A 100-foot wood-hulled sail training vessel ran hard aground off the southern California coast in March, striking a submerged sandbar formed by recent storms. The vessel remained aground for several days, being pounded by heavy surf before salvors wrenched it free.
There were no injuries to either passengers or crew, but several passengers were washed overboard in the breaking seas. Within minutes, however, the Ventura County Fire Department’s Swift Water Rescue Team was towing people ashore with jet-powered surf boats in a dramatic rescue witnessed by numerous beachgoers. All 20 people – 10 professional crew and 10 students – were evacuated safely and treated on the beach for mild hypothermia, according to U.S. Coast Guard reports.
On the morning of March 21, the brigantine Irving Johnson, which is operated by the Los Angeles Maritime Institute, was approaching the entrance to Channel Islands Harbor at Oxnard between two jetties, when it struck bottom. The vessel was soon buffeted by surf. All passengers and crew donned life jackets, according to LAMI reports.
Conditions at the time included winds of 15 to 20 knots and 6-foot breaking seas. The water was approximately 55° F. The vessel went aground near high tide, and onshore winds soon forced it further aground and into a starboard list.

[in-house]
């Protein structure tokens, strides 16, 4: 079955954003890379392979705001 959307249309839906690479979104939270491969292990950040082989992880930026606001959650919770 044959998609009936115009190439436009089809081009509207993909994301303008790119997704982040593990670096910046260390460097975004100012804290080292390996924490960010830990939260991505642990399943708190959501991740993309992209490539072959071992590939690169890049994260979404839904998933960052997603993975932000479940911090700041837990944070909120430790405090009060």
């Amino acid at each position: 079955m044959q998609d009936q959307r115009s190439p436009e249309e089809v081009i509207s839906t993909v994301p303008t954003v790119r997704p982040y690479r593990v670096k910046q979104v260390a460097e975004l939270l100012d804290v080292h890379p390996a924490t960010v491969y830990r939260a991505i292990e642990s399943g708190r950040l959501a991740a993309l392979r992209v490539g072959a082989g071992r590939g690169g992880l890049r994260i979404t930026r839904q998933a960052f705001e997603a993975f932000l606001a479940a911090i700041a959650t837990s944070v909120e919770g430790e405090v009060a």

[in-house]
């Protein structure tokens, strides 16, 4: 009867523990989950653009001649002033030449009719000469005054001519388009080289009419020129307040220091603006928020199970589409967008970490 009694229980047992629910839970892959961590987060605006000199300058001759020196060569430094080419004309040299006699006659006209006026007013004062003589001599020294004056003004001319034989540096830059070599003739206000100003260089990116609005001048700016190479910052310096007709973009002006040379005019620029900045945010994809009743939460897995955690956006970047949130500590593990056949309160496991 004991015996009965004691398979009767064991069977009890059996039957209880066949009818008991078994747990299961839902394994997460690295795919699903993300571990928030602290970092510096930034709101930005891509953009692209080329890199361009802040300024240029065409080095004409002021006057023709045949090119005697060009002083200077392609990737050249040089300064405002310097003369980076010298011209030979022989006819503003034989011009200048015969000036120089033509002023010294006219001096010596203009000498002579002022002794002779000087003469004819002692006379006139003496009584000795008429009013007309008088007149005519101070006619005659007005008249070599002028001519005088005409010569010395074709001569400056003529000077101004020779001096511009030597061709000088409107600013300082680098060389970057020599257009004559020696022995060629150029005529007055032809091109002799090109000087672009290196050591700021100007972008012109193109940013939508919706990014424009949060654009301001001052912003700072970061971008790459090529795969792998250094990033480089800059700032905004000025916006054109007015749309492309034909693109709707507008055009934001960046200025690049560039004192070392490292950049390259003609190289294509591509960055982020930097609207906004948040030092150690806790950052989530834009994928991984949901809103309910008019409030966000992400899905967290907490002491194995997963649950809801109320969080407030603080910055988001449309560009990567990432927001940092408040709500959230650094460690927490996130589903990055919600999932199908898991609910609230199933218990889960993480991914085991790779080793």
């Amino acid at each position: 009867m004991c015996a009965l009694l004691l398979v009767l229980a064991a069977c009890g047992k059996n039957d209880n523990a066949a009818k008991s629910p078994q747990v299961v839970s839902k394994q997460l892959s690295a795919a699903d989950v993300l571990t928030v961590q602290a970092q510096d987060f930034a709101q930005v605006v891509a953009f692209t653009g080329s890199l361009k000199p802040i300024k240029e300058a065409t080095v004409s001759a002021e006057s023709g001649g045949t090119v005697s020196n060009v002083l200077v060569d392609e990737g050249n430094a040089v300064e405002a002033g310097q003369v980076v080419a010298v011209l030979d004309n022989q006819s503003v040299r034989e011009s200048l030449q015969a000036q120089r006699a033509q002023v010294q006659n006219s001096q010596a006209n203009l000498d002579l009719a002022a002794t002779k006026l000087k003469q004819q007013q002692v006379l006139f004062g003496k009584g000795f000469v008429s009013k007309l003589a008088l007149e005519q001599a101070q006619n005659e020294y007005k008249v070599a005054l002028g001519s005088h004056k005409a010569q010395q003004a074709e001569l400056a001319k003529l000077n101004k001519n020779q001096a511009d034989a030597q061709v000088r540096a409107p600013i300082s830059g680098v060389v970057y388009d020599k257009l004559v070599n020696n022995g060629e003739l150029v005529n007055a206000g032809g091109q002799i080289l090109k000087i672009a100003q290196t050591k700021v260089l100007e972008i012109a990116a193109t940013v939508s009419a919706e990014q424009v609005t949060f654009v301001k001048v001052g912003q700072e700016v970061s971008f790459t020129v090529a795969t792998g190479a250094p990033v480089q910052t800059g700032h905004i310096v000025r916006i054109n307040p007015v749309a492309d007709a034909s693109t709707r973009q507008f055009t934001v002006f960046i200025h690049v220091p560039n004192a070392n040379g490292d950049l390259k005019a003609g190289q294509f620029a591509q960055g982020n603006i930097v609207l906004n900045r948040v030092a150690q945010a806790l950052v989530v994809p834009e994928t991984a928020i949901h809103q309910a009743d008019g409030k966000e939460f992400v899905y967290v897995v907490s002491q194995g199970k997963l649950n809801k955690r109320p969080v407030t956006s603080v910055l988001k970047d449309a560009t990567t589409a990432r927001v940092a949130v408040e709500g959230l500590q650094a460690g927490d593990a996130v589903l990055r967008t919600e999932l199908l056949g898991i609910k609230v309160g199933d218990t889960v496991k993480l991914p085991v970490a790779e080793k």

Irving Johnson, which provided an unusual spectacle on the local waterfront, remained aground, just steps from the beach, until the evening of March 24. The keel was buried an estimated 8 feet into the sand, according to local reports. After being patched with plywood at low tide by volunteers, the vessel was towed free by a salvage crew from Muldoon Marine Services Inc. – to considerable applause and cheers of relief from the onlookers on the beach.
“[It was] a very emotional moment, and the beginning of her journey to get repaired and back to sea for the kids waiting for their chance to sail on her,” said Robert Schwemmer, a National Oceanic and Atmospheric Administration official who provided assistance in salvage operations.
The vessel suffered considerable hull damage, including numerous broken planks and a damaged stem and rudder. Irving Johnson was towed into Oxnard and hauled out for repairs.
An investigation is ongoing, according to Public Affairs Specialist Prentice Danner of Coast Guard Public Affairs in Oxnard.
The vessel is named for the late Irving Johnson, who gained considerable attention in the sail training community for his numerous round-the-world training cruises in the 1950s and 1960s. Johnson also is known for his compelling documentary Around Cape Horn, which follows his experiences as a young deck hand learning the ropes aboard the square-rigged Peking in the 1920s.